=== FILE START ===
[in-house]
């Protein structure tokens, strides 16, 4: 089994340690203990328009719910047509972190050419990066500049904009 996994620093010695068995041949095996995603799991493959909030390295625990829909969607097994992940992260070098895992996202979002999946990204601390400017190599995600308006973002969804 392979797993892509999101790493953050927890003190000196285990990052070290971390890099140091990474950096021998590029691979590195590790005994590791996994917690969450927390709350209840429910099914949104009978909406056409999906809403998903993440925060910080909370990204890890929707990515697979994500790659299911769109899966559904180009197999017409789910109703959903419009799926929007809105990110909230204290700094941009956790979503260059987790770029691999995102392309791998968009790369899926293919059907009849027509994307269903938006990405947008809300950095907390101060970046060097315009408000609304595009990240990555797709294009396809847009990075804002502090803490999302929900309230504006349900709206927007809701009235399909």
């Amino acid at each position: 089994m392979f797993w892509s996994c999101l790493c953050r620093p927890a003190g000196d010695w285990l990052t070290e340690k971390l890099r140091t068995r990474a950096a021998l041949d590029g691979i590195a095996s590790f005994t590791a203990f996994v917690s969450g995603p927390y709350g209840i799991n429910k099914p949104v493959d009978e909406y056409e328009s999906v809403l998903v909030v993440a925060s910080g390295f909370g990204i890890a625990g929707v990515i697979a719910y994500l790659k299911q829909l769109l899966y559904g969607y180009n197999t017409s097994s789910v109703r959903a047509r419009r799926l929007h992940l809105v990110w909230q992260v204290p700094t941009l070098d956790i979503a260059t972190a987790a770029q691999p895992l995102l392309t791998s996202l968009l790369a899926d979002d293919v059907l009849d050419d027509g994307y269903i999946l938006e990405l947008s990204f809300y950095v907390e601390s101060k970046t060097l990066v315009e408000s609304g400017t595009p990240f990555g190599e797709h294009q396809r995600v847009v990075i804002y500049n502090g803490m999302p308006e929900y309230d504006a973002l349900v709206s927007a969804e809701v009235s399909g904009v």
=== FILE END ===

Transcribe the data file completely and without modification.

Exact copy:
[in-house]
């Protein structure tokens, strides 16, 4: 089994340690203990328009719910047509972190050419990066500049904009 996994620093010695068995041949095996995603799991493959909030390295625990829909969607097994992940992260070098895992996202979002999946990204601390400017190599995600308006973002969804 392979797993892509999101790493953050927890003190000196285990990052070290971390890099140091990474950096021998590029691979590195590790005994590791996994917690969450927390709350209840429910099914949104009978909406056409999906809403998903993440925060910080909370990204890890929707990515697979994500790659299911769109899966559904180009197999017409789910109703959903419009799926929007809105990110909230204290700094941009956790979503260059987790770029691999995102392309791998968009790369899926293919059907009849027509994307269903938006990405947008809300950095907390101060970046060097315009408000609304595009990240990555797709294009396809847009990075804002502090803490999302929900309230504006349900709206927007809701009235399909």
């Amino acid at each position: 089994m392979f797993w892509s996994c999101l790493c953050r620093p927890a003190g000196d010695w285990l990052t070290e340690k971390l890099r140091t068995r990474a950096a021998l041949d590029g691979i590195a095996s590790f005994t590791a203990f996994v917690s969450g995603p927390y709350g209840i799991n429910k099914p949104v493959d009978e909406y056409e328009s999906v809403l998903v909030v993440a925060s910080g390295f909370g990204i890890a625990g929707v990515i697979a719910y994500l790659k299911q829909l769109l899966y559904g969607y180009n197999t017409s097994s789910v109703r959903a047509r419009r799926l929007h992940l809105v990110w909230q992260v204290p700094t941009l070098d956790i979503a260059t972190a987790a770029q691999p895992l995102l392309t791998s996202l968009l790369a899926d979002d293919v059907l009849d050419d027509g994307y269903i999946l938006e990405l947008s990204f809300y950095v907390e601390s101060k970046t060097l990066v315009e408000s609304g400017t595009p990240f990555g190599e797709h294009q396809r995600v847009v990075i804002y500049n502090g803490m999302p308006e929900y309230d504006a973002l349900v709206s927007a969804e809701v009235s399909g904009v």